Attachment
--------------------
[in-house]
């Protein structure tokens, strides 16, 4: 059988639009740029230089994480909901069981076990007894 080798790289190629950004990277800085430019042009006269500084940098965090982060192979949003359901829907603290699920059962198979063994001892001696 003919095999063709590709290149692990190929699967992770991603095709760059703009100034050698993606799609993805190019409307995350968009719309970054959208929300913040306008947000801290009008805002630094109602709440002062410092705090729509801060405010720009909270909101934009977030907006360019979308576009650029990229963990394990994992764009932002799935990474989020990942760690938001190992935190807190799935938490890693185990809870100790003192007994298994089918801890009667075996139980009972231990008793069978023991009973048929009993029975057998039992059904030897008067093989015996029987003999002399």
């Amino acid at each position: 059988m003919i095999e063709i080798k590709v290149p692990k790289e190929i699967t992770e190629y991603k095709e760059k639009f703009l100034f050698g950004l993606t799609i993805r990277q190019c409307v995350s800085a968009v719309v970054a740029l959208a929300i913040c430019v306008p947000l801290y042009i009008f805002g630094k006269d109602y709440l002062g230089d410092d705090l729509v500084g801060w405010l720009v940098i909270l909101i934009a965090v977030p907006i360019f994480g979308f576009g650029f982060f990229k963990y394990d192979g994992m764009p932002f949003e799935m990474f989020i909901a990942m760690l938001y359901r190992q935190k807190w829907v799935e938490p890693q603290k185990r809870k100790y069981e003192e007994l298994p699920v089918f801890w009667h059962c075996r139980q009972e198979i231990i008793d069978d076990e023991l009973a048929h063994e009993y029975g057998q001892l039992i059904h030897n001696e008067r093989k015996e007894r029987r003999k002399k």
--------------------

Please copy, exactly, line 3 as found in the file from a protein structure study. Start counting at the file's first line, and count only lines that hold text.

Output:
């Amino acid at each position: 059988m003919i095999e063709i080798k590709v290149p692990k790289e190929i699967t992770e190629y991603k095709e760059k639009f703009l100034f050698g950004l993606t799609i993805r990277q190019c409307v995350s800085a968009v719309v970054a740029l959208a929300i913040c430019v306008p947000l801290y042009i009008f805002g630094k006269d109602y709440l002062g230089d410092d705090l729509v500084g801060w405010l720009v940098i909270l909101i934009a965090v977030p907006i360019f994480g979308f576009g650029f982060f990229k963990y394990d192979g994992m764009p932002f949003e799935m990474f989020i909901a990942m760690l938001y359901r190992q935190k807190w829907v799935e938490p890693q603290k185990r809870k100790y069981e003192e007994l298994p699920v089918f801890w009667h059962c075996r139980q009972e198979i231990i008793d069978d076990e023991l009973a048929h063994e009993y029975g057998q001892l039992i059904h030897n001696e008067r093989k015996e007894r029987r003999k002399k």